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Elementary, Miss Newell... Forensic science lesson for King’s Lynn’s budding Sherlocks

17:27 19 March 2014

Pupils at Howards Junior School in Gaywood have has a forensic lecture, giving them an insight into techniques - Amber Bramham (8) with some skeleton remains. Picture: Matthew Usher.

Pupils at Howards Junior School in Gaywood have has a forensic lecture, giving them an insight into techniques - Amber Bramham (8) with some skeleton remains. Picture: Matthew Usher.

© Archant Norfolk 2014

Future criminologists took their first finger prints during a lesson given by two top scientists.

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Pupils at Howards Junior School in Gaywood have has a forensic lecture, giving them an insight into techniques - Ellie-Mae Kirby (10) with her fingerprint. Picture: Matthew Usher.Pupils at Howards Junior School in Gaywood have has a forensic lecture, giving them an insight into techniques - Ellie-Mae Kirby (10) with her fingerprint. Picture: Matthew Usher.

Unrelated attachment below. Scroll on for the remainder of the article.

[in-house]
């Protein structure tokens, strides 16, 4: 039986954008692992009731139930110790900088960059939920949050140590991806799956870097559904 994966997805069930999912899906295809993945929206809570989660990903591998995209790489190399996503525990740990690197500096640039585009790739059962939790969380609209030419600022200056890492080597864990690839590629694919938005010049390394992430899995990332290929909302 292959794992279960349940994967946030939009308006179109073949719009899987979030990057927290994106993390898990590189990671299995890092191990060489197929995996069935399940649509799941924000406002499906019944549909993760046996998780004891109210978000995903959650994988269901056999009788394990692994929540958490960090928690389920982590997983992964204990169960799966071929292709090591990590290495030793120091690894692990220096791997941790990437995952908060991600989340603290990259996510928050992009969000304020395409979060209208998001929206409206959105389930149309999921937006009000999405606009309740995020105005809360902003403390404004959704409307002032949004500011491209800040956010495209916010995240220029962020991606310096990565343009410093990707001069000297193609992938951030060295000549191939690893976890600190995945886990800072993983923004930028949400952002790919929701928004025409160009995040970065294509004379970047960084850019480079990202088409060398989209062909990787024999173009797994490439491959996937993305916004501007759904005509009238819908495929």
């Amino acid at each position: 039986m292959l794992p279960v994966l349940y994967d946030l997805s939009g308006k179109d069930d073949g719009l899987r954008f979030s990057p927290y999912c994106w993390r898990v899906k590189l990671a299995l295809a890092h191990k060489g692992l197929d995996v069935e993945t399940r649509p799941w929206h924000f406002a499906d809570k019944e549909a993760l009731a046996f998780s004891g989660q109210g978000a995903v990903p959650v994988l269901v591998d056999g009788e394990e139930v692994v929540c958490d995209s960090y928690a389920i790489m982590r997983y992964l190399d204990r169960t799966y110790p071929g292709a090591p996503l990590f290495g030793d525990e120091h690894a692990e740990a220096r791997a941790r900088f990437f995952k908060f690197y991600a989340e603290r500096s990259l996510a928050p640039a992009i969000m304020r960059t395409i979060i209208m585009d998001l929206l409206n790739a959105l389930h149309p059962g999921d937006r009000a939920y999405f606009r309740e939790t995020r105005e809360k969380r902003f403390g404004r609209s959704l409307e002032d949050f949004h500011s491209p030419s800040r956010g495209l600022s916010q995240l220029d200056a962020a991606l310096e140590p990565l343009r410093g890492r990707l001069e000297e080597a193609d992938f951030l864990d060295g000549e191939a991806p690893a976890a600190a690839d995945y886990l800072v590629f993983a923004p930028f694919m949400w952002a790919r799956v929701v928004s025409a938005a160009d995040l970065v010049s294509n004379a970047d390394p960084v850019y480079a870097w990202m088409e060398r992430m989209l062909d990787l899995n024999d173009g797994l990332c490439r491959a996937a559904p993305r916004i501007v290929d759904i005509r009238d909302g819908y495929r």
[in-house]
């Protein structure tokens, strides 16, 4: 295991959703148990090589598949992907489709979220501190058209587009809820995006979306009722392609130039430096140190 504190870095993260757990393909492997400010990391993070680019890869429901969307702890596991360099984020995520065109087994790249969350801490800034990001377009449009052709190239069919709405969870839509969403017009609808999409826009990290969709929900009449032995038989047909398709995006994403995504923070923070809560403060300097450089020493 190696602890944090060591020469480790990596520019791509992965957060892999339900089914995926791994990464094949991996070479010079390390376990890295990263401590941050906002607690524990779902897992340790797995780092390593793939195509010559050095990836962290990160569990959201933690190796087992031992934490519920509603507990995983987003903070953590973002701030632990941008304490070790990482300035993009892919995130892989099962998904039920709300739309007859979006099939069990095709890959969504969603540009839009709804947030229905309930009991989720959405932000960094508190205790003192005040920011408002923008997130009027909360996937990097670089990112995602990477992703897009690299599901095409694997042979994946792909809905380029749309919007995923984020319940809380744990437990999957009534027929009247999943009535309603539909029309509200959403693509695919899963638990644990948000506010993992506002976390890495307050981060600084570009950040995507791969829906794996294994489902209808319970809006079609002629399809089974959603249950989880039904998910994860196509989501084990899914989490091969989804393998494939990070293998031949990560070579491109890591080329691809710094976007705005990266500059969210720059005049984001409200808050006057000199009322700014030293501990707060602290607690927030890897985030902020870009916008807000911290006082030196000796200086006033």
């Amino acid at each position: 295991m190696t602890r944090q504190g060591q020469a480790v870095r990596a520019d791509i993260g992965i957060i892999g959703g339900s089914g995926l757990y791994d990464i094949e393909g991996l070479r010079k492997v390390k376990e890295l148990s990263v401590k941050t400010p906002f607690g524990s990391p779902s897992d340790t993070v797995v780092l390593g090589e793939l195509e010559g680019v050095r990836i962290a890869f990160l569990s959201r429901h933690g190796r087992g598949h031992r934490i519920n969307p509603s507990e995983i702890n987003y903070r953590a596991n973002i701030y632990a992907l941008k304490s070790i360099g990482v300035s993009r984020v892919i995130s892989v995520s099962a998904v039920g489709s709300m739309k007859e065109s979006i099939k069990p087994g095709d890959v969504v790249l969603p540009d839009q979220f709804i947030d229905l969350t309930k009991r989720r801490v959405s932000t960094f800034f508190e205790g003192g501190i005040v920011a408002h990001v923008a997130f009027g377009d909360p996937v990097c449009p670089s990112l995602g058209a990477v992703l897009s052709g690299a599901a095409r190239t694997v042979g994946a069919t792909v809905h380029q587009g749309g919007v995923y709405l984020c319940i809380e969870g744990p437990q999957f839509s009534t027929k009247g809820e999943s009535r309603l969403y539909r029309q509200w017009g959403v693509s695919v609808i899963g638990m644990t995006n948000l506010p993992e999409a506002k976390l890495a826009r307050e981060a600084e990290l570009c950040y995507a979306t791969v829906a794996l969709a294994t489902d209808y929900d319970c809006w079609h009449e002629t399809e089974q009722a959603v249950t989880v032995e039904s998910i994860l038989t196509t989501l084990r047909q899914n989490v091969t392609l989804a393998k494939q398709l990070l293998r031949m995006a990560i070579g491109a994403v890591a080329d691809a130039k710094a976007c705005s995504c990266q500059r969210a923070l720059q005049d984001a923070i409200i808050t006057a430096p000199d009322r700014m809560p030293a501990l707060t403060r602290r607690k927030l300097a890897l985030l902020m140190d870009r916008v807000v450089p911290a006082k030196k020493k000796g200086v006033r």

Pupils were also taught about the human skeleton, in a forensic science lesson at Howard Junior School in King’s Lynn.

The children were given a key ring so they could each keep a copy of their own finger print.

Headteacher Gregory Hill said: “It is fantastic. It will inspire pupils to go to university.”

Mr Hill added he hoped that a visit from a female scientist would encourage more girls to take an interest in the subject.

Pupils at Howards Junior School in Gaywood have has a forensic lecture, giving them an insight into techniques - Amber Bramham (8) with some skeleton remains. Picture: Matthew Usher.Pupils at Howards Junior School in Gaywood have has a forensic lecture, giving them an insight into techniques - Amber Bramham (8) with some skeleton remains. Picture: Matthew Usher.

Science teacher Georgia Newell contacted Lincoln University to arrange for the lecturers to come and visit the budding scientists.

Miss Newell said: “I had the idea to ask for some experts to come and talk to the children.

“As a former Lincoln graduate, I know how good their science department is, so I contacted them. The children can ask them all the questions.”

Dr Nicola Crewe, from Lincoln University, said: “Science underpins everything. A lot of people think it’s boring but science is fun.”

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